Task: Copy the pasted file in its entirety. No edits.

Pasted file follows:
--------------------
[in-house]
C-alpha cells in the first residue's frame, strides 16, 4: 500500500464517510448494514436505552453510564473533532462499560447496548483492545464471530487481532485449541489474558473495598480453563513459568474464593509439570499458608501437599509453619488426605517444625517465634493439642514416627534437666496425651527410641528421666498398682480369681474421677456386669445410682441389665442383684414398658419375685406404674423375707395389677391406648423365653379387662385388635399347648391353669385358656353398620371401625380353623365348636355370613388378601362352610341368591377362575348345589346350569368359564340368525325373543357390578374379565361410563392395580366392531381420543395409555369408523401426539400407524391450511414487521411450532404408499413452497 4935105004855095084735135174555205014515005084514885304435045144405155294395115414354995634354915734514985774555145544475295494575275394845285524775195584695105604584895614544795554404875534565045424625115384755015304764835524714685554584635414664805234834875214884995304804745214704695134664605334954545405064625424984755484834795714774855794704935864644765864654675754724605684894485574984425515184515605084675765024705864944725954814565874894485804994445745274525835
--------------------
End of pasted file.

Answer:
[in-house]
C-alpha cells in the first residue's frame, strides 16, 4: 500500500464517510448494514436505552453510564473533532462499560447496548483492545464471530487481532485449541489474558473495598480453563513459568474464593509439570499458608501437599509453619488426605517444625517465634493439642514416627534437666496425651527410641528421666498398682480369681474421677456386669445410682441389665442383684414398658419375685406404674423375707395389677391406648423365653379387662385388635399347648391353669385358656353398620371401625380353623365348636355370613388378601362352610341368591377362575348345589346350569368359564340368525325373543357390578374379565361410563392395580366392531381420543395409555369408523401426539400407524391450511414487521411450532404408499413452497 4935105004855095084735135174555205014515005084514885304435045144405155294395115414354995634354915734514985774555145544475295494575275394845285524775195584695105604584895614544795554404875534565045424625115384755015304764835524714685554584635414664805234834875214884995304804745214704695134664605334954545405064625424984755484834795714774855794704935864644765864654675754724605684894485574984425515184515605084675765024705864944725954814565874894485804994445745274525835